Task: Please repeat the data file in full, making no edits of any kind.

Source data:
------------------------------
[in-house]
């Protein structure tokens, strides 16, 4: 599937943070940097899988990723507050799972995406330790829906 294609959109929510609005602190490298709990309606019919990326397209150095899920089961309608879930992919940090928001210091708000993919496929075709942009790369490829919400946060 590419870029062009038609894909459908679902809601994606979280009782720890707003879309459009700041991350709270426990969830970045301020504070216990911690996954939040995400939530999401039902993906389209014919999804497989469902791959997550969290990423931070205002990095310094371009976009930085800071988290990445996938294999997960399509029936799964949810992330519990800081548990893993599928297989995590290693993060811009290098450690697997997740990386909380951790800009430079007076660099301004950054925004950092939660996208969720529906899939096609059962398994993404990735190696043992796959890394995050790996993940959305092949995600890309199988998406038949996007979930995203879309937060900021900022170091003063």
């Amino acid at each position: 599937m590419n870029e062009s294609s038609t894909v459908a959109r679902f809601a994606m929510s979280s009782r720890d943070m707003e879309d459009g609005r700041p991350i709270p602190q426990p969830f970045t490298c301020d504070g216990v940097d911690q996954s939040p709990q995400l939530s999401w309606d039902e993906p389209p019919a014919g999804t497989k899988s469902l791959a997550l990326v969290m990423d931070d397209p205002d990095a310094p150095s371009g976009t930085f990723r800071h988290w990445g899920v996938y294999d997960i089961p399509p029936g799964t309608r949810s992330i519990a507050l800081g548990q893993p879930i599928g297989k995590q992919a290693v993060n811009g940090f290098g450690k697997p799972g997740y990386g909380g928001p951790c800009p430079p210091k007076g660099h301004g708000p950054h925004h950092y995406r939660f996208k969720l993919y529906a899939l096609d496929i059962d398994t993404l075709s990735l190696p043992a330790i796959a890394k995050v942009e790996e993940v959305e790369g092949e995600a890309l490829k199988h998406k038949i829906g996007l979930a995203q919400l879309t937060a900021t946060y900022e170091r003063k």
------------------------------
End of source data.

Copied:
[in-house]
């Protein structure tokens, strides 16, 4: 599937943070940097899988990723507050799972995406330790829906 294609959109929510609005602190490298709990309606019919990326397209150095899920089961309608879930992919940090928001210091708000993919496929075709942009790369490829919400946060 590419870029062009038609894909459908679902809601994606979280009782720890707003879309459009700041991350709270426990969830970045301020504070216990911690996954939040995400939530999401039902993906389209014919999804497989469902791959997550969290990423931070205002990095310094371009976009930085800071988290990445996938294999997960399509029936799964949810992330519990800081548990893993599928297989995590290693993060811009290098450690697997997740990386909380951790800009430079007076660099301004950054925004950092939660996208969720529906899939096609059962398994993404990735190696043992796959890394995050790996993940959305092949995600890309199988998406038949996007979930995203879309937060900021900022170091003063």
């Amino acid at each position: 599937m590419n870029e062009s294609s038609t894909v459908a959109r679902f809601a994606m929510s979280s009782r720890d943070m707003e879309d459009g609005r700041p991350i709270p602190q426990p969830f970045t490298c301020d504070g216990v940097d911690q996954s939040p709990q995400l939530s999401w309606d039902e993906p389209p019919a014919g999804t497989k899988s469902l791959a997550l990326v969290m990423d931070d397209p205002d990095a310094p150095s371009g976009t930085f990723r800071h988290w990445g899920v996938y294999d997960i089961p399509p029936g799964t309608r949810s992330i519990a507050l800081g548990q893993p879930i599928g297989k995590q992919a290693v993060n811009g940090f290098g450690k697997p799972g997740y990386g909380g928001p951790c800009p430079p210091k007076g660099h301004g708000p950054h925004h950092y995406r939660f996208k969720l993919y529906a899939l096609d496929i059962d398994t993404l075709s990735l190696p043992a330790i796959a890394k995050v942009e790996e993940v959305e790369g092949e995600a890309l490829k199988h998406k038949i829906g996007l979930a995203q919400l879309t937060a900021t946060y900022e170091r003063k």